It’s widely expected that referendums on gun control, marijuana legalization and economic fairness issues, including paid sick leave and equal pay, will outnumber those in 2012, a sign that liberals are embracing a state-based model that allows them to circumvent legislatures and Congress.

At the same time, a new non-partisan coalition of state legislators concerned about gun violence was also announced this week. And while the coalition is non-partisan, gun violence is still an issue that progressives seem to care more about than do conservatives:

Today a new nonpartisan coalition of state legislators focused on gun violence prevention announced its formation at a press conference with several of the group’s founding members, on the eve of its first official meeting, a national policy summit in the capital. The organization, American State Legislators for Gun Violence Prevention, includes nearly 200 state legislators from both parties, in all 50 states plus Puerto Rico and the District of Columbia.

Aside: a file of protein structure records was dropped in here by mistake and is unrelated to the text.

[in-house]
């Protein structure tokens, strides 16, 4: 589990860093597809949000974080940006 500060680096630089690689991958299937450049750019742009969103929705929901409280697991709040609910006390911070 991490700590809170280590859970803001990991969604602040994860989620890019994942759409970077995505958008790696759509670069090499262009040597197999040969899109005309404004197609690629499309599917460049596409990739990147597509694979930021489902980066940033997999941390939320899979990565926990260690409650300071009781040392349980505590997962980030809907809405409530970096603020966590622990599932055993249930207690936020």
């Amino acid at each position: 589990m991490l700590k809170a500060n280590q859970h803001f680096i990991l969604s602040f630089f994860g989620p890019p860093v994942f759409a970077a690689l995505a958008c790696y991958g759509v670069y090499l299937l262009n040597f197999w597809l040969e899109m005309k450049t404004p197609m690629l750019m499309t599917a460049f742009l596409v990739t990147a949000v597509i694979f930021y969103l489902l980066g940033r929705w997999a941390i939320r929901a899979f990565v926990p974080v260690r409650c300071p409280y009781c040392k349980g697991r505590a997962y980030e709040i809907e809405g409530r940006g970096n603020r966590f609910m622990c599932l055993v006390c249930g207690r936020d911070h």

It’s an interesting time to be focusing on the states, as one could argue that much of the success gay rights has seen on marriage equality these past few years definitely came from state lawsuits. Now, it’s also true that without having won the presidency, we might not have had (probably would not have had) a sympathetic US Supreme Court to finally open the floodgates with its decision in US v. Windsor.

So it’s really a two-part dance, where the state efforts have supplemented the federal effort.  (Though, gay groups have also had far more success passing gay and trans civil rights laws and ordinances than anyone has had at the federal, or likely will have for years to come.)

Still, it’s good to see progressives moving the fight to the traditionally conservative battleground.


Follow me on Twitter: @aravosis | @americablog | @americabloggay | Facebook | Instagram | Google+ | LinkedIn. John Aravosis is the Executive Editor of AMERICAblog, which he founded in 2004. He has a joint law degree (JD) and masters in Foreign Service from Georgetown; and has worked in the US Senate, World Bank, Children's Defense Fund, the United Nations Development Programme, and as a stringer for the Economist. He is a frequent TV pundit, having appeared on the O'Reilly Factor, Hardball, World News Tonight, Nightline, AM Joy & Reliable Sources, among others. John lives in Washington, DC. .